The Readout Damian Garde & Meghana Keshavan

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Allakos gets in under the wire

Allakos, a biotech company at work on a controversial treatment for digestive disease, provided at least a partial answer to skeptics by keeping a promise.

Yesterday, the company said it started two Phase 3 trials on antolimab, a potential treatment for a group of chronic inflammatory disorders, meeting a self-imposed deadline of the end of the first quarter. Back in February, there was significant doubt that Allakos could pull that off, as the company had yet to complete a necessary FDA meeting and had mounted a previously undisclosed safety study with no explanation as to why.

But the future of antolimab, considered a potential blockbuster, is far from secure. The drug still has to work in Phase 3, and the market’s faith seems to have waned in recent months. Allakos’s share price has fallen by nearly 40% since the start of the year, and yesterday’s news didn’t provide a bounce.

Today marks the first test for Celgene’s legacy

Bristol Myers Squibb’s $74 billion acquisition of Celgene has long since closed, but to a sizable group of investors, there’s still plenty of intrigue. Every Celgene shareholder is entitled to $9 per share if three of the company’s drugs win approval on a certain timeframe, and today brings the first hurdle to clear.

The FDA has promised to decide on ozanimod, a treatment for multiple sclerosis. The drug has had a checkered regulatory path to this point, but it’s widely expected to get the green light. The next two might not be such sure things. One, a cancer treatment acquired from Juno Therapeutics, is manufactured in Washington, a state that has been ravaged by the novel coronavirus. The other, licensed from Bluebird Bio, has yet to be filed with regulators, which means it could run into pandemic-related delays down the road.

Investors seem to think it’s a risky bet. Those $9 lottery tickets are traded on the public market, and they currently go for about $3 each, implying just 33% odds of success.

Novartis might win the race in SMA

For patients with spinal muscular atrophy, there’s a gene therapy for infants with severe disease, an injectable medicine for older people, and a not-yet-approved oral treatment with promise for milder cases. But that entire dynamic might shift thanks to new data from Novartis.

The company’s gene therapy, Zolgensma, met its goals in a small study involving patients with Type 2 SMA, less severe than the indication for which it’s already approved. Novartis’s data compare favorably with the benefits of Biogen’s injectable Spinraza and Roche’s oral risdiplam, according to RBC analyst Brian Abrahams.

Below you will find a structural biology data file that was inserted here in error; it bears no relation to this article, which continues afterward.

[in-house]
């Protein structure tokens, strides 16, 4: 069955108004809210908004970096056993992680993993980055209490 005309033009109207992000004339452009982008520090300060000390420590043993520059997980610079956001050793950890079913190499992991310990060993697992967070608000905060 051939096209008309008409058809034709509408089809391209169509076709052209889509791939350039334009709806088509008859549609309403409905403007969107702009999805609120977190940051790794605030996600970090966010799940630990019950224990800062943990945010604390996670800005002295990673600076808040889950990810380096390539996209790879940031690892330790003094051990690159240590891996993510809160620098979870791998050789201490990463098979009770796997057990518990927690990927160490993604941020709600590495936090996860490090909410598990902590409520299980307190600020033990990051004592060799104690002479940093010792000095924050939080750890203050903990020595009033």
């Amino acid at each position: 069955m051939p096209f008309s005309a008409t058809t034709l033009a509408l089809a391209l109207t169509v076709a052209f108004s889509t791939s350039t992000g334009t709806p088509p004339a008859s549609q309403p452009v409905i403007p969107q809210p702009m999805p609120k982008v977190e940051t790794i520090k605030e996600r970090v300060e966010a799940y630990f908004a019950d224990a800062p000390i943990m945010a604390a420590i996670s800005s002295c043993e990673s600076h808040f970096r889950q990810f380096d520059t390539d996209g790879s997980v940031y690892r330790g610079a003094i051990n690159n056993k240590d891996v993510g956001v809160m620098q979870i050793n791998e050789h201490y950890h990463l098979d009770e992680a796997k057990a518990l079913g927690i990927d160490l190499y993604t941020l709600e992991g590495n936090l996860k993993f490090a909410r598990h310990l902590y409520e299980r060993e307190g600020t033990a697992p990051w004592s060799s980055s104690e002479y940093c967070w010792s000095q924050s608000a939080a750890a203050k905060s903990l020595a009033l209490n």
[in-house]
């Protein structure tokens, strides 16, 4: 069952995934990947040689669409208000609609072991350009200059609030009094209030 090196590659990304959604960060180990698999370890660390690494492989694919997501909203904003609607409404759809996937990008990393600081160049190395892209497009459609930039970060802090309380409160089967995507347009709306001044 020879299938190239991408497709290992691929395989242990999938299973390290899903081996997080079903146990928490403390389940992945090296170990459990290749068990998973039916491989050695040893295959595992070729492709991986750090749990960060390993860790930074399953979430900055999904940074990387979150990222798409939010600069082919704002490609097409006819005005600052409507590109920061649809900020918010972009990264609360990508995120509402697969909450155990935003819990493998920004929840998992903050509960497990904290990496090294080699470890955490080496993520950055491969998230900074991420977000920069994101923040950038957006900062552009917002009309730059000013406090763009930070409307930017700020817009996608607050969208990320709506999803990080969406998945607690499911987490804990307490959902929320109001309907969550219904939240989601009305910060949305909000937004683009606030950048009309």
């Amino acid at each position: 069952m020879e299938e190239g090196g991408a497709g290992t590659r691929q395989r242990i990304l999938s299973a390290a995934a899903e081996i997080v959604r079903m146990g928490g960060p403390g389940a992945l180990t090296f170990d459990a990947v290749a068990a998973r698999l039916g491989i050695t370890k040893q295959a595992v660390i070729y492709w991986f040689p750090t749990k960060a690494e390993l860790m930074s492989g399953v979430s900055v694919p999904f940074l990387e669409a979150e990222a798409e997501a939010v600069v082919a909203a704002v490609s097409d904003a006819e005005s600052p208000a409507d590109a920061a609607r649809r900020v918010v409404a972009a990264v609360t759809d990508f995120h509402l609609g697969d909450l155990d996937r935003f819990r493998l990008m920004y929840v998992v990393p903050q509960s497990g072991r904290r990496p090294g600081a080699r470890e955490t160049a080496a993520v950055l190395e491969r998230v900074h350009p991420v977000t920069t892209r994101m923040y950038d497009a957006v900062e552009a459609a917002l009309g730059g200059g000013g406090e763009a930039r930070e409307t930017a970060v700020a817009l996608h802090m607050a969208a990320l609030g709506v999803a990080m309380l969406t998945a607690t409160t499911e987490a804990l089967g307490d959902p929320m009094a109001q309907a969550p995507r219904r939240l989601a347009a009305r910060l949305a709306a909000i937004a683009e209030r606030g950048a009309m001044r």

If Novartis can consistently outperform its rivals in more SMA sub-populations, the one-time therapy could become the best-in-class treatment, according to Abrahams, altering a market long thought to be competitive.

At least one biotech trope is pandemic-proof

Biotech investors have a habit of grasping at straws when it comes to good news for small companies. Or at least that’s among the more sensible explanations for the phenomenon in which companies’ stock prices spike after they cancel appearances at banking conferences. The thinking, however magical, is that they must be deep in negotiation for a major buyout that will line shareholders’ pockets, a wish that persists despite mostly going unfulfilled.

Nowadays, with banking conferences joining the many normal activities on hold in the name of coronavirus containment, one would think conference-cancellation trading would come to a halt. But as Iovance Biotherapeutics demonstrated yesterday, one would be wrong.

The company canceled a webcast appearance hosted by Jefferies, and then its stock price rose more than 30%. Back when investor meetings could be safely held in person, this same thing happened to BioHaven, Sarepta Therapeutics, Acadia Pharmaceuticals, and ZioPharm in recent years. As a reminder, in each case the culprit was something benign like a scheduling conflict, not 11th-hour work on a megamerger.

More reads

  • The drug trials of the century. (Wall Street Journal)
  • A call to scientists idled by shuttered labs: Share your bench skills and resources to fight Covid-19. (STAT)
  • Biotech stocks have held up better than the broader market. (MarketWatch)

Thanks for reading! Until tomorrow,

Wednesday, March 25, 2020


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